There is nothing more therapeutic to the mind and body than a walk among nature’s glories. Since my jogging days are in the past due to unforgiving knees, I find that a quiet walk in a natural setting to contemplate whatever chance offers the inquiring mind is among the greatest pleasures that life can offer.
Although I was never much a fan of beaches because there was too much disturbance by humans, it is ironic that some beaches now offer a wonderful place to observe birds which have become so familiar with people that they show little fear. Of course this is only true if dogs are excluded in compliance with state law. So I walk regularly on the beach along northern Palm Island where I watch for flocks of the rare shorebird that breeds in the Arctic, the red knot. This small bird winters in Florida and then flies up the eastern coast of N. America, stopping in Delaware Bay to recharge on a diet of eggs of the horseshoe crab, before flying to the Arctic coast to breed. I found a flock of about 55 red knots on Feb. 2 of which three were banded. It is not that easy to figure out the band numbers but I was able to get a photo (see attached) which clearly identifies light green flag # TU3. I entered this information into a web site ( http://report.bandedbirds.org/Search.aspx ) which told me that this red knot was banded on Jan. 1, 2007 on Sanibel Island, and subsequently re-sighted in the general area plus in Clearwater, FL. Isn’t it interesting how knowing the identity of an individual bird now allows us to vicariously think about the amazing migratory path of this tiny bird?
Beaches are a harsh place with a highly variable environment for plants to live and thus there are few species of them growing there, making it easier to learn their names. One of my favorites is the sea rocket (see photo of seed capsule). It is a tasty relative of the cabbage and has a remarkable strategy for dispersal of its seeds. The pointed seed capsule is divided into two sections made up of two seeds. The top seed breaks off from its Mom and seeks its fortune at sea, eventually perhaps being washed up on another new beach habitat or not. The bottom seed remains with Mom and will germinate subsequently along with many of its siblings in the home site. This is a exceptional example of a “bet hedging” strategy in which a plant allocates its progeny into two distinct groups with very different chances of survival.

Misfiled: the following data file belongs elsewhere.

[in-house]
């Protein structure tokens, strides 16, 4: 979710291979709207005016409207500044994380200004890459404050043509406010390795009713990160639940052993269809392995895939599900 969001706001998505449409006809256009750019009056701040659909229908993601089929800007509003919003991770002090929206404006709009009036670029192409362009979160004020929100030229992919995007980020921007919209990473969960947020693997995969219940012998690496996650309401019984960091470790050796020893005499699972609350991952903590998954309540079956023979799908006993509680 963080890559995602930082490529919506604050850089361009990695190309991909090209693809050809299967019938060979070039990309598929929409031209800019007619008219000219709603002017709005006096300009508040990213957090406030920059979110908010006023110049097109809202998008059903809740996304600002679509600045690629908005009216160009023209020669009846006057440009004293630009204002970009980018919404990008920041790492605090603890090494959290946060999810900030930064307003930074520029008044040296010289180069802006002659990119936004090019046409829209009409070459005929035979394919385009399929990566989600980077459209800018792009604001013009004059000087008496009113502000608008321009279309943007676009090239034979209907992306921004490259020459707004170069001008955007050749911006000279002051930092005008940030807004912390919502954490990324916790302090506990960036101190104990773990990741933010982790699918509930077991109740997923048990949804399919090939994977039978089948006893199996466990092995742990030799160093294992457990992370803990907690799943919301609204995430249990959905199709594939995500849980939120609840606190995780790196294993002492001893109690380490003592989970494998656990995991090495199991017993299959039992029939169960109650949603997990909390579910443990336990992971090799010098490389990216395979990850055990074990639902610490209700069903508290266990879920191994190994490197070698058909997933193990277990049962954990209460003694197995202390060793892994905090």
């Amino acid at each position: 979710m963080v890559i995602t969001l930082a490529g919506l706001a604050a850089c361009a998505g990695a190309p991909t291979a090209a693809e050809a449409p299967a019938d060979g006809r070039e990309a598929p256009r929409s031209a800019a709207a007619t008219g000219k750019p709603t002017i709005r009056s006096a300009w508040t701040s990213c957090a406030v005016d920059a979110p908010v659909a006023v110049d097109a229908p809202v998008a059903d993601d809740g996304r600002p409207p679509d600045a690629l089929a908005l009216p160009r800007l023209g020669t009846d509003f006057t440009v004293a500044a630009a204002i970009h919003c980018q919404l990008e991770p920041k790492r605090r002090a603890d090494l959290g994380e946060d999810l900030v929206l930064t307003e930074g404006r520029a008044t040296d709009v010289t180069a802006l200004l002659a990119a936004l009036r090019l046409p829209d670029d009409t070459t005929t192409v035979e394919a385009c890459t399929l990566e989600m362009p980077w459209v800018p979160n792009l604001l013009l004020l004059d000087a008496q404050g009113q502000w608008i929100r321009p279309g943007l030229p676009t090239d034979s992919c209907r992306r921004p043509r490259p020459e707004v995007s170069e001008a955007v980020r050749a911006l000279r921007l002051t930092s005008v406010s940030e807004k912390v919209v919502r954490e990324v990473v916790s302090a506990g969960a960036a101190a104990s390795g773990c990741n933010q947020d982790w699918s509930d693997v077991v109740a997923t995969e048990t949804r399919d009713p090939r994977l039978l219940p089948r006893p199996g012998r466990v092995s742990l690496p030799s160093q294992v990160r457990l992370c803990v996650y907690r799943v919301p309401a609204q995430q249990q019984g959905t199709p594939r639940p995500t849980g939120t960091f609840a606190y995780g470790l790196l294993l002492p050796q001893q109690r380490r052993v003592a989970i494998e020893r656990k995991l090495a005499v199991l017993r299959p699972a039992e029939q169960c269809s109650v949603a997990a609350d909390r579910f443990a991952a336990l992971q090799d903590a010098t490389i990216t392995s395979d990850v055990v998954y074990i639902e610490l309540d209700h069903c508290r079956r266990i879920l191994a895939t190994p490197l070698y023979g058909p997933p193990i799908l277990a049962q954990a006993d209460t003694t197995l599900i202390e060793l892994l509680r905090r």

I never cease to be excited by a close encounter with the most beautiful of dragonflies, the exotic male scarlet skimmer. This one was sitting on a twig at Wildflower Preserve to warm up on a relatively cool day when it was overcast. This suggests a method which can be productive in observing dragonflies which can be very active and difficult to watch- go on a cool day in the morning as the dragonflies are warming up. Such a brilliantly colored male must be designed to flaunt its virility to the world to attract females and deter rival males.
As a long term ophidiophile (snake lover) I rarely get a chance to indulge in my passion to enjoy the sight of a wild snake. This is amusing in Florida where most people would assume there is a snake under every bush. This yellow rat snake I found in a pine flatwoods is a fine example of many variations on a theme of the rat snake which seems to be able to exploit arboreal and terrestrial habitats. They are also remarkably beautiful if you can bring yourself to examine the head in detail. The lack of external ears and the spectacle covering the eye are remnants of the subterranean existence led by primitive snakes.
If snakes are the most despised reptiles, turtles surely must be the most beloved. Why is this? They are no threat to humans and they are thus considered the “meek of the earth.” They are the most ancient of living reptiles and thus have shown an amazing persistence throughout the history of vertebrate life on earth. They can exist in close quarters with humans in Florida (see the photo of a burrow in my front yard) as the lovable gopher tortoise (see photo). The fact that these strangely shelled creatures can be both slow growing and long-lived, adds to their pleasing persona. Look at the annual growth lines on the scutes of this tortoise and see if you can count the years. This was a half-sized tortoise much smaller than its giant neighbor which was startled by the close approach of some people and attempted to enter the far too small burrow of its smaller neighbor (see photo). This is very amusing and reminiscent of the mythical tale of the ostrich which buries its head in the sand to escape danger.
So get outside and walk every day. Contemplate and be awed by the mysteries and wonders of nature.
Bill Dunson, Englewood, FL & Galax, VA